From the New Nebraska Network:
There's a lot of talk about Republican candidates distancing themselves from their party's presidential nominee - Mitt Romney - after video surfaced of him attacking 47% of the population as "dependent upon government, who believe that they are victims, who believe the government has a responsibility to care for them, who believe that they are entitled to healthcare, to food, to housing, to you name it." Romney also explained that he didn't care about these people because: "I’ll never convince them they should take personal responsibility and care for their lives."
In U.S. history, you'd be hard-pressed finding a single statement exhibiting more contempt for more Americans by a presidential nominee - especially so soon before an election when writing off close to 50% of the population looks suspiciously like campaign suicide. Republican candidates across the country recognize this and have taken steps to prevent Romney's attack on 47% of Americans from becoming a suicide pact. That's what we've seen in Connecticut, Massachusetts, Nevada, Hawaii, Virginia, and even North Dakota.
But, I don't think it was clear just how bad things really are until the one 2012 candidate Republicans are proclaiming a near-lock to take a Democratic Senate seat felt it necessary to distance herself from her party's nominee. That's Deb Fischer - right here in Nebraska.
Yes, Democrats and the national press can now add the heavilly favored Deb Fischer to the list of GOP candidates running away from Romney. Had they been listening to Fischer's Thursday interview on conservative talk radio program "Drive Time Lincoln", they would have heard the following:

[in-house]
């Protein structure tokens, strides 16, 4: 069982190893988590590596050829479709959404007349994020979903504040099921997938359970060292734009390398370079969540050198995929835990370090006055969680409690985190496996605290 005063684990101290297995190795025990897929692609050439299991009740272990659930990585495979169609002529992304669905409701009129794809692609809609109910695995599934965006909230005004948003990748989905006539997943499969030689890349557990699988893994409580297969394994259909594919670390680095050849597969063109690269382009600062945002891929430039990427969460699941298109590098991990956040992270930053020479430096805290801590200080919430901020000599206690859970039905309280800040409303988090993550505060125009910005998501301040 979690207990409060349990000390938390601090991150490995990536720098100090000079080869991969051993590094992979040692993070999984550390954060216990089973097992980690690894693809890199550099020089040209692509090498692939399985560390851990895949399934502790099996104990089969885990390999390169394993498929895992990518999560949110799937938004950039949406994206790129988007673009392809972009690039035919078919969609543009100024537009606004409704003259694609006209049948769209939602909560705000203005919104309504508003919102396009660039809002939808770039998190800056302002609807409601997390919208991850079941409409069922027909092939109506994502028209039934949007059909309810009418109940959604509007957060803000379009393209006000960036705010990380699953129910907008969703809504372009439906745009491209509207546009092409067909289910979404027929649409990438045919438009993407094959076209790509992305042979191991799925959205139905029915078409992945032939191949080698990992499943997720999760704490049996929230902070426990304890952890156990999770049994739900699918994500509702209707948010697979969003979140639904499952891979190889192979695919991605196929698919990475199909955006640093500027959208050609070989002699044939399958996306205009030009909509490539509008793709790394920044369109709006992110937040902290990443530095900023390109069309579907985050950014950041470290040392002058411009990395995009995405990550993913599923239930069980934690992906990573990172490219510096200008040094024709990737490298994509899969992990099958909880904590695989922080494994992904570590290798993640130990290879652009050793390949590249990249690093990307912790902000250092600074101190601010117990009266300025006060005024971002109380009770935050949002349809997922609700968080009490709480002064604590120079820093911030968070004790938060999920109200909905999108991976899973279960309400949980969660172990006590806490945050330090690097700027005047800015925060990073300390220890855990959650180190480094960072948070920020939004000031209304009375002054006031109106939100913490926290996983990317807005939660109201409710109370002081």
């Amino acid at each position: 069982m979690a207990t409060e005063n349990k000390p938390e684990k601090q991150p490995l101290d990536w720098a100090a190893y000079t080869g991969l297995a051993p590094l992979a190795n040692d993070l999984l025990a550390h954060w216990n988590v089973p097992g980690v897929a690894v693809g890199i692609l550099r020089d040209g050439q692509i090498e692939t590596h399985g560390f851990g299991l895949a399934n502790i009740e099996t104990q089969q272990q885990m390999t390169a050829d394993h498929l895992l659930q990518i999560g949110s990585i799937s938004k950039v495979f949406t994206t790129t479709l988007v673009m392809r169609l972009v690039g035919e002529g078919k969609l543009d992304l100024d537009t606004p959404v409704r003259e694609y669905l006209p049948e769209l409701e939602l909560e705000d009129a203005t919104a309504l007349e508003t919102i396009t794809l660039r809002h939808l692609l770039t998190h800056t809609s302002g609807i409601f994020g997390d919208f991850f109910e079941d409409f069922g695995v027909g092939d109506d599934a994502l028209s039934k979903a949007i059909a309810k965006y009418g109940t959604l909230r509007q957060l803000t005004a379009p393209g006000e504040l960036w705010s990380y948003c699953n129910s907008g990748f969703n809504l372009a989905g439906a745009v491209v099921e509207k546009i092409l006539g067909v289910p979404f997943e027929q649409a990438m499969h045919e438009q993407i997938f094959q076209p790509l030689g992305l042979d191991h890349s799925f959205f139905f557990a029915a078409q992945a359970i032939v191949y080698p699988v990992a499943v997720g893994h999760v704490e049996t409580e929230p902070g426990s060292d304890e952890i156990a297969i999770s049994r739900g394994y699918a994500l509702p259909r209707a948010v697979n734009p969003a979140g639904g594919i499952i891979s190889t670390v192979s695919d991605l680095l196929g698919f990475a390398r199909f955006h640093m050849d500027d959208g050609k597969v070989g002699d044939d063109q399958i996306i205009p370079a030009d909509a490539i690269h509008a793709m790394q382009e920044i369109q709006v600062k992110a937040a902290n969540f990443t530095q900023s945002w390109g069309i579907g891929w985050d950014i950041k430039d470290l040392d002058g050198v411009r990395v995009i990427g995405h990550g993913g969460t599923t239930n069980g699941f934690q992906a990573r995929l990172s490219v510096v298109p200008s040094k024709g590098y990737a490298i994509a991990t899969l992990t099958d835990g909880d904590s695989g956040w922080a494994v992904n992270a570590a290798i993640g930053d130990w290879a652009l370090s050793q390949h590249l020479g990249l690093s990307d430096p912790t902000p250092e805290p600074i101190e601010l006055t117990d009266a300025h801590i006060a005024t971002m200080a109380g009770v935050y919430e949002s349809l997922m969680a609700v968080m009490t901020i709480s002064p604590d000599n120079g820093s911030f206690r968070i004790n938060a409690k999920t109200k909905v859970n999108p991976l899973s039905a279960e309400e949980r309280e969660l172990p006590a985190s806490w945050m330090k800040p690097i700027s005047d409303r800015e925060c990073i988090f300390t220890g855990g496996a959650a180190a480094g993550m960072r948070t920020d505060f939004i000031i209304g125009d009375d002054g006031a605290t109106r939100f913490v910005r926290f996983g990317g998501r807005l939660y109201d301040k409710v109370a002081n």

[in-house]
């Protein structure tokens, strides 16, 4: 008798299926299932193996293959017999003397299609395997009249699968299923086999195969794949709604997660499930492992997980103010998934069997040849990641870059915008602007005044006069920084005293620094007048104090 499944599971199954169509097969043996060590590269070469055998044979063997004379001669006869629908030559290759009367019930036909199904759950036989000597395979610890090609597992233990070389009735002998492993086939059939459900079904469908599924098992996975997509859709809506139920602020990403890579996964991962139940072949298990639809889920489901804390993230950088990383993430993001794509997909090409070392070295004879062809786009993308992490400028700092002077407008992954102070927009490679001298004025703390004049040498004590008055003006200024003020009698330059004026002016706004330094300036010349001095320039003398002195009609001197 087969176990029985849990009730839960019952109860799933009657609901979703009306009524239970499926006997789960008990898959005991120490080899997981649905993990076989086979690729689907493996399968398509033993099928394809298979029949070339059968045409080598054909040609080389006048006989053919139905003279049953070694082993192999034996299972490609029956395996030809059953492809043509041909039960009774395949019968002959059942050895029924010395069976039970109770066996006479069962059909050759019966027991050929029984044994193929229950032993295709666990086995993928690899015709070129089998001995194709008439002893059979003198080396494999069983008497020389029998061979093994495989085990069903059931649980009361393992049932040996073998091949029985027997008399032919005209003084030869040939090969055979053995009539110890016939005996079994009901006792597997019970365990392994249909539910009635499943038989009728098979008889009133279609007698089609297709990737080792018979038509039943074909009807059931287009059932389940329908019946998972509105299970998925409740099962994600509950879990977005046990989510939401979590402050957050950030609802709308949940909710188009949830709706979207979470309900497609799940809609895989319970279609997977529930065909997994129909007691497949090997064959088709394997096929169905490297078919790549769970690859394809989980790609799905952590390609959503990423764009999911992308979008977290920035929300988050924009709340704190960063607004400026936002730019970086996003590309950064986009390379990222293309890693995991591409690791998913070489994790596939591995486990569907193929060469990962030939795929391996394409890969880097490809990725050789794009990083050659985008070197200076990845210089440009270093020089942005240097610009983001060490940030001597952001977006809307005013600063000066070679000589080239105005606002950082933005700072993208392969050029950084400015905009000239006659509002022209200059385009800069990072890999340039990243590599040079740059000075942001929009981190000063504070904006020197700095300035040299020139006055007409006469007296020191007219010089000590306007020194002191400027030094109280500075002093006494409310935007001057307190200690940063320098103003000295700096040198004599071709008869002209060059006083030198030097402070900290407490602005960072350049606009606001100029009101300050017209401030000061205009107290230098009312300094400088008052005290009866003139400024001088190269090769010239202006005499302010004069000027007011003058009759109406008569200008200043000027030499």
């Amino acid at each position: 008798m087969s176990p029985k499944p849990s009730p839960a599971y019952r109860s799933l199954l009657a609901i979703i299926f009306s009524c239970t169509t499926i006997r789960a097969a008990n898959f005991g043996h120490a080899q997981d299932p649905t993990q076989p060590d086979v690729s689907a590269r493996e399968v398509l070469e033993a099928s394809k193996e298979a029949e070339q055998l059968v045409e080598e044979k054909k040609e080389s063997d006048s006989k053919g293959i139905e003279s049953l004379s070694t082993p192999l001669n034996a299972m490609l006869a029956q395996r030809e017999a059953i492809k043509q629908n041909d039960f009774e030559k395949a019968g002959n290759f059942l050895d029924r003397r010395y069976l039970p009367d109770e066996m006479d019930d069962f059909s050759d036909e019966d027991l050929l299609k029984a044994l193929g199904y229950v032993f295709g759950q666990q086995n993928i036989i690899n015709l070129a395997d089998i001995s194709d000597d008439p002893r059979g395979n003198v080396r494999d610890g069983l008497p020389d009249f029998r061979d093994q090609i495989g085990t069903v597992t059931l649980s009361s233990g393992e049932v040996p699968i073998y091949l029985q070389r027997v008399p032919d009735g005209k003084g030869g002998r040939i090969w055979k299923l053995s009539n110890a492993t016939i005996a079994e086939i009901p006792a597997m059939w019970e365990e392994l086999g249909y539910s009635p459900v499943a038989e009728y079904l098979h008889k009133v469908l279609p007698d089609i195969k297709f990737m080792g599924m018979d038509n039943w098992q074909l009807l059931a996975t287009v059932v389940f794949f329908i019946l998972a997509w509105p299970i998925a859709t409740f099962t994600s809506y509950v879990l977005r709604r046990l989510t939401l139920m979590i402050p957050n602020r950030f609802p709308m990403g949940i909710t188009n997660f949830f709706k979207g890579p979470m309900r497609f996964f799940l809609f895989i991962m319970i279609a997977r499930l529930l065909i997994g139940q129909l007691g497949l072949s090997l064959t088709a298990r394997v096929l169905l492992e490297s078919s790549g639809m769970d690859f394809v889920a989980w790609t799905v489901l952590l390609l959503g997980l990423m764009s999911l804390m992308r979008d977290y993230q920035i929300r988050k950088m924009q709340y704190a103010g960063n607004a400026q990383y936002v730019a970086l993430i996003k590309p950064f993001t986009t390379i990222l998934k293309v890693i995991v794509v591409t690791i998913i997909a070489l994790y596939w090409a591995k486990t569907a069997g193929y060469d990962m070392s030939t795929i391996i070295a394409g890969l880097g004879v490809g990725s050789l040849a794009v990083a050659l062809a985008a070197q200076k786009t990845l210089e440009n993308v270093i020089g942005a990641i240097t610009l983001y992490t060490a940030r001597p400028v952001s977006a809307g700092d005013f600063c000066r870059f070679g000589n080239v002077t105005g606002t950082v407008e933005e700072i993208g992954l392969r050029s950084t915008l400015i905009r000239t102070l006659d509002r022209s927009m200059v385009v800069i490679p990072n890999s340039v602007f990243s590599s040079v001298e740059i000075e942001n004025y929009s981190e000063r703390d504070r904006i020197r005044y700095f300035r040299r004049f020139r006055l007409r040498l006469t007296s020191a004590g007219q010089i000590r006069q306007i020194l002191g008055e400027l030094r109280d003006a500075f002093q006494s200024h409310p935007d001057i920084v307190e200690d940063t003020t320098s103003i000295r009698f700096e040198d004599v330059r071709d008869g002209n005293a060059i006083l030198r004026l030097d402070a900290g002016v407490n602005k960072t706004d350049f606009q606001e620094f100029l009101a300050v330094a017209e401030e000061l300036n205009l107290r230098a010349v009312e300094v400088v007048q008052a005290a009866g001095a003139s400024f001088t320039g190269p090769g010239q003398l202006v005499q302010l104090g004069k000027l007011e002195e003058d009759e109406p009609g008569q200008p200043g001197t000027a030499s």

Drive Time Lincoln: "The Republican candidate for president, Mitt Romney...made some comments at a fundraiser....The "47% comments" related to those getting some form of government help and something along the lines of him not caring about their votes saying that they feel they're victims. What do you make of those comments?"Fischer may not go so far as denouncing Romney, but she certainly went to lengths distinguishing her position from those "47% comments." It's just unfortunate that Fischer's actual record in the Nebraska Legislature shows little more regard for Romney's 47% - even if she's never shown them quite so much outrageous disrespect.
Deb Fischer (R-NE): "You know, I'm running my own campaign and I have my own perspective on that. People who have followed my career in the Legislature know that I believe it's very important for government to set priorities. One of those responsibilities of government is helping those who truly can't help themselves."
No doubt, this whole incident has been an absolute disaster for Romney's presidential campaign. It's also a terrible sign for the Republican Party and a huge blow to their efforts to take control of both houses of Congress. Even in Nebraska, Fischer's approach suggests she's not so confident about winning in November as might have been expected from the early polling of her race with Bob Kerrey. I'd say Fischer's on to something - she can't afford to embrace and defend Romney because this race is still very far from over.